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CHEYENNE – With the state facing a projected revenue shortfall that translates into less money for its K-12 education system, lawmakers took initial steps Wednesday to explore ways to use Wyoming’s education fund more efficiently.

After discussing House Bill 40 at length both Monday and Wednesday, members of the House Education Committee voted unanimously to advance the bill. As written, it would create a select committee of six senators and six representatives to examine avenues for recalibrating the state’s K-12 education funding model.

During Monday’s meeting, Kari Eakins, chief policy officer for the Wyoming Department of Education, told lawmakers that State Superintendent of Public Instruction Jillian Balow supports adding three ex-officio members of the committee, including one from her department.

Eakins also reiterated the superintendent’s desire to include analysis of the state’s basket of goods in recalibration efforts. The basket of goods includes 10 different content areas that must be taught in Wyoming under state law.

While a recalibration effort is required every five years in Wyoming, the state’s basket of goods has only been updated once since 1997. Eakins said a reexamination of the basket would allow the state to have teaching standards that are relevant well into future.

“This is a very difficult subject to delve into,” Eakins said. “We assume that if we do this now, it won’t happen for another 15 or 20 years, so we hope it will be put into consideration.”

Cindy DeLancey, president of the Wyoming Business Alliance, reiterated that sense of urgency Wednesday evening, right before the committee approved the bill.

“Now is the time to have a conversation to use recalibration as a vehicle to assess the basket of goods,” she said, speaking on behalf of Jay Harnack, superintendent of Sublette County School District 1. “If we continue to do the same thing, we’ll continue to have the same outcomes.”

Legislators on the committee said they are open to reexamining the basket of goods, but some wondered whether those efforts should be done before recalibrating the state’s funding model – an idea that Eakins said was fairly in line with Balow’s thoughts.

“We don’t know what exactly the best time is, but we would hope that we would make sure we like the basket before we ask for the price of it,” Eakins said.

Rep. Landen Brown, R-Cheyenne, said it was critical for the state to look at the basket of goods in the process.

“If we’re not examining the basket of goods, we’re not doing our jobs,” Brown said Monday. “I don’t think it’s such a horrible idea to be more prescriptive in legislation. ... I don’t think it’s such a bad idea to put something in there to say, ‘let’s make sure you’re re-examining the basket of goods.’”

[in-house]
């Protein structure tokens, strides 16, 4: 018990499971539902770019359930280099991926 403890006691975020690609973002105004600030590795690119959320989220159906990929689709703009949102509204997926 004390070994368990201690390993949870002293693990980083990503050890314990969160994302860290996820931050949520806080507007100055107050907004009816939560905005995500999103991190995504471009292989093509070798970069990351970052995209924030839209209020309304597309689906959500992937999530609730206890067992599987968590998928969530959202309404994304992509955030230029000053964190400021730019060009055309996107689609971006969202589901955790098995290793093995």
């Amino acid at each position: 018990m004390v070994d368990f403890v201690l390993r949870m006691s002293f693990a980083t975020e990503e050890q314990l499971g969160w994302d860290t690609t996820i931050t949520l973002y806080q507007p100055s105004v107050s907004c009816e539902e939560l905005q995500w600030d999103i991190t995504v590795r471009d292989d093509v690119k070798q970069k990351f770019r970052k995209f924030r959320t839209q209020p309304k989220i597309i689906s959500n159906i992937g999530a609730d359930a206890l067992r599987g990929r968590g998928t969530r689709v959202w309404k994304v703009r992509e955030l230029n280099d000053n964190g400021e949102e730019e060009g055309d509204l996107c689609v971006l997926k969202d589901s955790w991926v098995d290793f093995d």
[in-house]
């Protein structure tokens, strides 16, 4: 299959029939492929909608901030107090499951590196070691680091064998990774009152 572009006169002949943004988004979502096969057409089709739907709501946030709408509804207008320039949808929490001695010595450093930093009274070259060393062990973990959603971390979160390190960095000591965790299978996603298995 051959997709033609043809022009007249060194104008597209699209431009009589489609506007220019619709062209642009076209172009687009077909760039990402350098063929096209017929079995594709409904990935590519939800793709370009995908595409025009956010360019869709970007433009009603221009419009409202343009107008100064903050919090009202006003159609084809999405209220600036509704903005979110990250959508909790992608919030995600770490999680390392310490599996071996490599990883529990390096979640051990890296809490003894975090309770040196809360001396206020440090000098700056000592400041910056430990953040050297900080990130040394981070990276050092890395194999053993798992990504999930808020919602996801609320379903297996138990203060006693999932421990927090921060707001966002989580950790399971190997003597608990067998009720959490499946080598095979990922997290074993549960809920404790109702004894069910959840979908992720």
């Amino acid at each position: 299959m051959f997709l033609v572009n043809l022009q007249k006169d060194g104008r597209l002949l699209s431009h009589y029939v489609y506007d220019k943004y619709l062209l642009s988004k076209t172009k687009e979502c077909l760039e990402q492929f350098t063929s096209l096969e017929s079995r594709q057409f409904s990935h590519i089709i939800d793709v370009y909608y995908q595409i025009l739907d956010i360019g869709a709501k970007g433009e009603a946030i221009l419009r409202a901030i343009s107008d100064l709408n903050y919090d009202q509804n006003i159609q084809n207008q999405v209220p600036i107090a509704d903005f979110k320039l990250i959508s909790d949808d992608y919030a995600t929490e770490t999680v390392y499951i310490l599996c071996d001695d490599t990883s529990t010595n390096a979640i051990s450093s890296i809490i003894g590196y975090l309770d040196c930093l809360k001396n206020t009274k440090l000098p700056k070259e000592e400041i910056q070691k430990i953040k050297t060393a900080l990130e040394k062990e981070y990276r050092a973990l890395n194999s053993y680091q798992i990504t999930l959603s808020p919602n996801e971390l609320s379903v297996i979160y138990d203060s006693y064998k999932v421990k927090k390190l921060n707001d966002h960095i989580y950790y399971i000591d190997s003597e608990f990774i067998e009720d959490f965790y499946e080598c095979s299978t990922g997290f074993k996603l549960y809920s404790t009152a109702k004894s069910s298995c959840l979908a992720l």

He declined, however, to push for adding such language to the bill, because as he put it Wednesday, “I’m tired of failing on amendments.”

Others were supportive of reexamining the basket of goods, but they cautioned against taking on both endeavors simultaneously. Rep. Cathy Connolly, D-Laramie, said it would take more than an interim session to properly study those standards.

“This is an enormous undertaking, and I’m honestly thrilled that the superintendent wants to have us think about it, but not in this process here, not in a statutorily required recalibration of the school funding model that we’ll be starting right now,” Connolly said.

A few hours after Gov. Mark Gordon kicked off the legislative session with his State of the State address Monday, legislative leaders from both parties spoke of the need to reexamine Wyoming’s education funding model. Sen. Chris Rothfuss, D-Laramie, said the state has long enjoyed having one of the nation’s best education systems while also having one of its most lax tax structures.

“Ten years from now, we will not have both of those things, and that’s a challenge,” Rothfuss said.

In reference to Gordon’s call to find the proper education funding model, the Senate Minority Leader said he and other lawmakers have been looking at that issue for the past decade without much success.

“What it really comes down to is this: If you want small class sizes and you want good teachers, you have to pay a pretty substantial amount of money,” Rothfuss said. “That’s what it takes to have excellence in education, instead of mediocrity that we’ve seen in a lot of other states around the country.”

Rothfuss said he hopes the Legislature will couple economic and revenue diversification in its funding efforts moving forward.

If the bill gains approval, it wouldn’t be the first time a select committee was established to explore how Wyoming could change its funding setup. During the 2018 budget session, lawmakers rejected a change to the funding model proposed after meetings of a similar select committee.

Now that the bill has passed out of the Education Committee, HB 40 will return to the full House of Representatives for up to three votes before it could cross over to the Senate.

Tom Coulter is the Wyoming Tribune Eagle’s state government reporter. He can be reached at tcoulter@wyoming

news.com or 307-633-3124. Follow him on Twitter at @tomcoulter_.

Kathryn Palmer is the Wyoming Tribune Eagle’s education reporter. She can be reached at kpalmer@wyoming

news.com or 307-633-3167. Follow her on Twitter at @kathrynbpalmer.

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